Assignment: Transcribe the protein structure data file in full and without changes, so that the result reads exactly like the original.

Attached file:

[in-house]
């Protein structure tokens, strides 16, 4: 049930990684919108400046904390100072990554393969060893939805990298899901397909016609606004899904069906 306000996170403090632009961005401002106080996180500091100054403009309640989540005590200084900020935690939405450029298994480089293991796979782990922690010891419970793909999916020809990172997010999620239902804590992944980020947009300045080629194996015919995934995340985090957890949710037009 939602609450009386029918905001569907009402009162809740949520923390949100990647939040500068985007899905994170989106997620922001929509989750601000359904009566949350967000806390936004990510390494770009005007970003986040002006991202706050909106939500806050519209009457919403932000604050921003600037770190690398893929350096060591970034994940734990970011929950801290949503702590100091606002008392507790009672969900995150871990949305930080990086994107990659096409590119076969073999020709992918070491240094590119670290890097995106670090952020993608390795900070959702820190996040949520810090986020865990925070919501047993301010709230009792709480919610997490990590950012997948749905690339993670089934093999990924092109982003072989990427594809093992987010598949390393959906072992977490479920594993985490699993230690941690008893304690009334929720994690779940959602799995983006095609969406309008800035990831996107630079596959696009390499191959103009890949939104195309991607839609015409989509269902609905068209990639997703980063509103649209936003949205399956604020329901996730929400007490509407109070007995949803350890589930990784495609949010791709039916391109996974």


[in-house]
């Protein structure tokens, strides 16, 4: 049930990684919108400046904390100072990554393969060893939805990298899901397909016609606004899904069906 306000996170403090632009961005401002106080996180500091100054403009309640989540005590200084900020935690939405450029298994480089293991796979782990922690010891419970793909999916020809990172997010999620239902804590992944980020947009300045080629194996015919995934995340985090957890949710037009 939602609450009386029918905001569907009402009162809740949520923390949100990647939040500068985007899905994170989106997620922001929509989750601000359904009566949350967000806390936004990510390494770009005007970003986040002006991202706050909106939500806050519209009457919403932000604050921003600037770190690398893929350096060591970034994940734990970011929950801290949503702590100091606002008392507790009672969900995150871990949305930080990086994107990659096409590119076969073999020709992918070491240094590119670290890097995106670090952020993608390795900070959702820190996040949520810090986020865990925070919501047993301010709230009792709480919610997490990590950012997948749905690339993670089934093999990924092109982003072989990427594809093992987010598949390393959906072992977490479920594993985490699993230690941690008893304690009334929720994690779940959602799995983006095609969406309008800035990831996107630079596959696009390499191959103009890949939104195309991607839609015409989509269902609905068209990639997703980063509103649209936003949205399956604020329901996730929400007490509407109070007995949803350890589930990784495609949010791709039916391109996974």